NEW YORK (Dec. 14)
The initiation of interfaith discussions between Jewish and Moslem religious leaders was urged by Emanuel G. Scoblionko, president of the World Council of Synagogues, at a dinner at the Waldorf-Astoria Hotel here tonight. Had such discussions taken place years ago, many of the discordant stresses and tensions in the Middle East probably would have been averted, he said.
The president of the global synagogue body stressed that Judaism is the mother religion of both Christianity and Islam. “We have made progress in our relations with one; let us now press forward toward better relations with the other,” he declared. He detailed the many points of similarity between the Jewish and Moslem faiths, and said:
“These common qualities that pervade our two sister faiths cry out for closer bonds between Islam and Judaism. Just as there is now better understanding with Christianity, so is it our duty to seek with all our hearts to create closer harmony with Islam.”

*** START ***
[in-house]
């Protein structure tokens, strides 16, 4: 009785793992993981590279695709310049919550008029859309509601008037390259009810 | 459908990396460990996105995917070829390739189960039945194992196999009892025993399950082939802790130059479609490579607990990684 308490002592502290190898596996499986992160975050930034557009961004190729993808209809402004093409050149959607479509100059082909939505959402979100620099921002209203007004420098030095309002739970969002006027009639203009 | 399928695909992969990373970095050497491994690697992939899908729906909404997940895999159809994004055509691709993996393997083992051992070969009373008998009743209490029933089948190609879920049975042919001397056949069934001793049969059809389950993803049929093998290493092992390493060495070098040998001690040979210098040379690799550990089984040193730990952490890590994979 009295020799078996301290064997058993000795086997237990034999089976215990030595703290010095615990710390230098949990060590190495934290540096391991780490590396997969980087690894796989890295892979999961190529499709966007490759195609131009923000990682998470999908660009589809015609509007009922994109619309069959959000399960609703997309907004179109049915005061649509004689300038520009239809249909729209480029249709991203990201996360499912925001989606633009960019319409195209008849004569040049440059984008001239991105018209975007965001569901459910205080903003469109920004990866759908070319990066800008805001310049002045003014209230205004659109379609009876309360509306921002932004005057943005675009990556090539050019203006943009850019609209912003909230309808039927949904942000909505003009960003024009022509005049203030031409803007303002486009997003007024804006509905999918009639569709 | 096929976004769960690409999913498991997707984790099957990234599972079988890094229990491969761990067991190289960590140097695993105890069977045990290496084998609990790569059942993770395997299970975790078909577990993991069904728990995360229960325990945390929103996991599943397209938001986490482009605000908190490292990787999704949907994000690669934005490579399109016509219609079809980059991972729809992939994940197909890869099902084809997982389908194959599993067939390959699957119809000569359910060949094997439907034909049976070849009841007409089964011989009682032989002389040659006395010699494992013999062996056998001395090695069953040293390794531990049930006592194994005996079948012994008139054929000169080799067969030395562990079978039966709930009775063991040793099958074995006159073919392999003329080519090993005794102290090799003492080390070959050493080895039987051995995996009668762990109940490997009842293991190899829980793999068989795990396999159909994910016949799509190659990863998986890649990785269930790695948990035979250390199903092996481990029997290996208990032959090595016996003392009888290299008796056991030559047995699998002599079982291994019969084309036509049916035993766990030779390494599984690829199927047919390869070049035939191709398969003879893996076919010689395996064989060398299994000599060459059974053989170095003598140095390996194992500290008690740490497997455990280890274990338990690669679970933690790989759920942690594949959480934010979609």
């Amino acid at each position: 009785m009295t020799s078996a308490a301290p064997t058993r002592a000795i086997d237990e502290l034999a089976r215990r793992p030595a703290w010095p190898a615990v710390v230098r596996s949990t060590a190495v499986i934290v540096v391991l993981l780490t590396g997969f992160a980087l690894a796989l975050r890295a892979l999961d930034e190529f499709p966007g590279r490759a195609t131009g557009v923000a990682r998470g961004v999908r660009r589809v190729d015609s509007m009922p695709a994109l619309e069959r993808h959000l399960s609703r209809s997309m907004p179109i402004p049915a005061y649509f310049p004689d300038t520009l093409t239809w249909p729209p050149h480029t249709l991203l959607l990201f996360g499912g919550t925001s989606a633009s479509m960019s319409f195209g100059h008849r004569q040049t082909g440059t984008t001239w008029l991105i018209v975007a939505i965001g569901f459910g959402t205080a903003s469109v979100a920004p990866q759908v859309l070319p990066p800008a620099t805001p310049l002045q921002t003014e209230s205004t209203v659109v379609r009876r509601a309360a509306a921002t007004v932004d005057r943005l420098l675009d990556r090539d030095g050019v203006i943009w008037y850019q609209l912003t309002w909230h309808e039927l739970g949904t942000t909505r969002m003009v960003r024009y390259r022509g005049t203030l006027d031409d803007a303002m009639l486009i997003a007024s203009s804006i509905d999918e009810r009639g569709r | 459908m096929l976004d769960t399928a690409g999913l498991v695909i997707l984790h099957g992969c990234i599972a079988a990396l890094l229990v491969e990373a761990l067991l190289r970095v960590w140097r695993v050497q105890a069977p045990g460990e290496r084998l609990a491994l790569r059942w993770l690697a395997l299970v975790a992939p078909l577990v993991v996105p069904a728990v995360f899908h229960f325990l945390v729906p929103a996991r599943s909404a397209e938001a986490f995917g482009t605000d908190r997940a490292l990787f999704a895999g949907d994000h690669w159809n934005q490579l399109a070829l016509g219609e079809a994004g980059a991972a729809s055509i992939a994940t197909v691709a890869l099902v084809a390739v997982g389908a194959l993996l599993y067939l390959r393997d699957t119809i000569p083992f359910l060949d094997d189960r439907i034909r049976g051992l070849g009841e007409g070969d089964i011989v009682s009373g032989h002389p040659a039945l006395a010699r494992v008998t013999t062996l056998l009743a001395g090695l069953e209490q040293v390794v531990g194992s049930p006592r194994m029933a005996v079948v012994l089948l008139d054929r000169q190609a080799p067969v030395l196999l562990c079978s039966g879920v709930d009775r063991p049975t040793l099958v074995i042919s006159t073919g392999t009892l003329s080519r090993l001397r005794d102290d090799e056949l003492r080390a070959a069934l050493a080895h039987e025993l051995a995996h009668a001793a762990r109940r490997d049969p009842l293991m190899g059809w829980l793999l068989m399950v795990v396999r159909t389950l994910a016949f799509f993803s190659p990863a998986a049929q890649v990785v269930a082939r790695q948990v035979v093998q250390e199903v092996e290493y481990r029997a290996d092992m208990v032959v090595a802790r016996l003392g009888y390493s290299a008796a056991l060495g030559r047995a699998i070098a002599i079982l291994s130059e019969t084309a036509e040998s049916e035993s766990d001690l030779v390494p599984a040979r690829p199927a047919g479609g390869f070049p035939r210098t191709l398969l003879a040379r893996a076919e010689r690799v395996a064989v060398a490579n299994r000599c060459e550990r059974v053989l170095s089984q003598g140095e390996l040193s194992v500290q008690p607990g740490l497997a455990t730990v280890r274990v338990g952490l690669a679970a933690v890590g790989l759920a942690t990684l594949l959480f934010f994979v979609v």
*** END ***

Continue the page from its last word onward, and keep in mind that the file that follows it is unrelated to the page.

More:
He warned that in any such rapprochement, neither side must seek to dominate, but only to esteem, Theological differences, he said, should be respected, but spiritual similarities should be stressed; As a first step toward such a link, Mr. Scoblionko urged the creation of an international committee “to study the best method of establishing communication between Judaism and Islam.”
Such a committee would survey the history of Moslem-Jewish relations and report “on the opportunities that can most favorably be found or made to seek a working religious relationship between Moslem and Jewish religious leaders,” he said.